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First Look

Stunning. This is probably the best word to describe all the feelings that run through your mind when you look at MacBook Air for the first time. It is not for nothing that at the very first showcase of this notebook Steve Jobs took out of a paper folder. MacBook Air is amazingly thin, it is the finest notebook of all available in the today’s market. And although some manufacturers try to argue about it, the new Apple solution does look very impressive.

If we turn to numbers, it turns out that MacBook Air is not as thin as it seems. It is 4mm thin only on edges. The thickest part of it is 19.3mm. However its light case made of anodized aluminum and skillful use of smooth rounded shapes creates an impression that the notebook is almost weightless. In fact, it would be not quite correct to believe that the “airy” impression from MacBook Air is just a pure psychological effect. If you compare the new Apple solution against any of the competitors out there, you will see that it is truly thin and light weighing only 1.36kg.

Although the MacBook Air display diagonal is 13.3 inches, it still belongs to the ultra-portable solutions class. It is very convenient to carry around on a roadtrip: it weighs and measures almost the same as most contemporary glossy magazines. Moreover, a man with MacBook Air under his arm will look just as fine as the one with a fresh issue of Vogue or GQ magazine. You can’t take the style away from MacBook Air. A truly airy matt aluminum casing with a glowing white apple logo will make the desired impression not only on Apple solutions fans, but also on anyone who knows what real style is.

If the fashionable and technological design is a real advantage of the newcomer, then from other standpoints MacBook Air can be considered a victim of compromises. Just look at the side edges of it. At first they seem to be absolutely clear. Of course, it would be a real challenge to place anything on a 4mm edge. That is why the notorious airiness required sacrificing an optical drive, ExpressCard and CardBus expansion slots, card-reader and even the Firewire and Ethernet ports. There is nothing there at all.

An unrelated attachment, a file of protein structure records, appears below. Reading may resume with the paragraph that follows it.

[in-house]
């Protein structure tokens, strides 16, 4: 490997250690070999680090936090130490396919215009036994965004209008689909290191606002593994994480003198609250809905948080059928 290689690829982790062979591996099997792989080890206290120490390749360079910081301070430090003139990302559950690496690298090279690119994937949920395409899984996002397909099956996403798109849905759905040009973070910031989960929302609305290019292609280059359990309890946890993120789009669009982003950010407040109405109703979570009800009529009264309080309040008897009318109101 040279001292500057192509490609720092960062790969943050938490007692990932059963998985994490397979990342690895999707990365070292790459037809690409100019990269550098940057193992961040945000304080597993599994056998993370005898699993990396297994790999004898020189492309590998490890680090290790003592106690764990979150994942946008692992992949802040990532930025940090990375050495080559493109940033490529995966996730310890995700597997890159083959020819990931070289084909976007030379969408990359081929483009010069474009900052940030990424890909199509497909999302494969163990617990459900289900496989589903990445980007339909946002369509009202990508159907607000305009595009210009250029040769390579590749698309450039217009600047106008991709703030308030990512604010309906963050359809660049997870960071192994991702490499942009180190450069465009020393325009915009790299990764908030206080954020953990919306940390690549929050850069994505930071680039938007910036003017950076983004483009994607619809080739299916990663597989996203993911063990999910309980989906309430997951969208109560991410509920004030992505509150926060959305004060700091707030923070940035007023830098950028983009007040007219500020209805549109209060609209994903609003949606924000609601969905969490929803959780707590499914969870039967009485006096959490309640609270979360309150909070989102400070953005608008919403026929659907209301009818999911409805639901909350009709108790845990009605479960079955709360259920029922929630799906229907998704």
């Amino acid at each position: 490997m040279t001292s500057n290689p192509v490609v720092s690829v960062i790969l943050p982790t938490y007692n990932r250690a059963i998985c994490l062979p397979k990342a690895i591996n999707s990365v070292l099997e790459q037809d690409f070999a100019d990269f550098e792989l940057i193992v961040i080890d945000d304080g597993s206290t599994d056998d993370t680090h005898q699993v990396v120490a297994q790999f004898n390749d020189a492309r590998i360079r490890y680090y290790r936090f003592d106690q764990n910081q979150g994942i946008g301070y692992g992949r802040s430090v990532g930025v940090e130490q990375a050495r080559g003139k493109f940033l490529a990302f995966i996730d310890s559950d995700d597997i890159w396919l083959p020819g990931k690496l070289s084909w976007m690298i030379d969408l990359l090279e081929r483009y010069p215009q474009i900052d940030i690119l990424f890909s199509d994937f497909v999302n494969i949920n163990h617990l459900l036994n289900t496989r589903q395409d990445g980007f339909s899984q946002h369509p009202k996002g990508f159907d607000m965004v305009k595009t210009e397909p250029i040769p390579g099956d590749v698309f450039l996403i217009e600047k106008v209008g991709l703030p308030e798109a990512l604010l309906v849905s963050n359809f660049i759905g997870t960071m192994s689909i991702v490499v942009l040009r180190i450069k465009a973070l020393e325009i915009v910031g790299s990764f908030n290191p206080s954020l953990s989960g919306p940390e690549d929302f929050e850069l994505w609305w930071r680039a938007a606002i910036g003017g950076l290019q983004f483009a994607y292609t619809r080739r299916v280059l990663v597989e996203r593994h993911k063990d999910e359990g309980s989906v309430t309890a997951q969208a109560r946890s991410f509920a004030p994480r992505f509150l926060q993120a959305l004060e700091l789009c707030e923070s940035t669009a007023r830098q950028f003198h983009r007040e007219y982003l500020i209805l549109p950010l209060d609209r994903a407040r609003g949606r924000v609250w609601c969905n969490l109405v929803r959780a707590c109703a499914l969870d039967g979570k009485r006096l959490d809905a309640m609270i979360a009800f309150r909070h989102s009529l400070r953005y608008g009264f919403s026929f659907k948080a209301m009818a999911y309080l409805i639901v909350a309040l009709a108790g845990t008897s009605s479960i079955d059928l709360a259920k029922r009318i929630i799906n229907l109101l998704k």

Only on the right side of the notebook there is a small cover with a single USB 2.0 port, analogue headphones jack and Micro-DVI connector (the regular D-Sub and DVI adapters are included).

The absence of the usual set of ports and connectors is actually as impressive as its clear-cut shape and small weight. However, there is nothing we can do about it, so the only thing remaining is to figure out how justified the ascetic set of connectors offered by Apple developers is in different life situations.

The most user complaints are about the availability of only one single USB 2.0 port. It is true, having just one port like that is a real mockery for a contemporary notebook. Especially, since its sophisticated location sets certain limitations on the physical size of the USB plug. However, on the other hand, in case of a desktop use, you can always connect a USB hub to it, while on the road you will hardly need that many USB ports at once. However the absence of Firewire ports turned into an even more frustrating omission, because it doesn’t allow connecting any digital cameras to MacBook Air.

The notebook also doesn’t support wired network, because Apple stresses that WiFi is more than enough for a contemporary hi-tech era of wireless technologies. Especially since MacBook Air supports 802.11n protocol with 248Mbit/s peak bandwidth. Moreover, you can always purchase an optional USB Ethernet adapter for MacBook Air for $29.

I would like to say a few words about a DVD drive, to be more exact, about the absence of this drive. MacBook Air is the first mobile computer from Apple that doesn’t have this common accessory. Instead, Apple is offering Remote Disc utility that provides direct access to optical drives installed in other computer systems via local network. It is important to point out that this function works not only with computers running Mac OS X: Widows systems may also become so-called “DVD-donors”. However, this approach has a few limitations, one of the most frustrating ones being the fact that Remote Disc only provides access to data disks and doesn’t work with audio or video disks. However, you can always connect an external optical USB drive to MacBook Air. For example, Apple MacBook Air SuperDrive (selling for $99) or any other drive.

Please understand correctly: we are not trying to convince you that almost no expansion ports and the absence of a DVD drive by MacBook Air is a convenient and acceptable solution. No way. The only thing we are trying to say is that you still can live with that, especially since this notebook is an ultra-portable computer that doesn’t try to replace a desktop system in any way.

 
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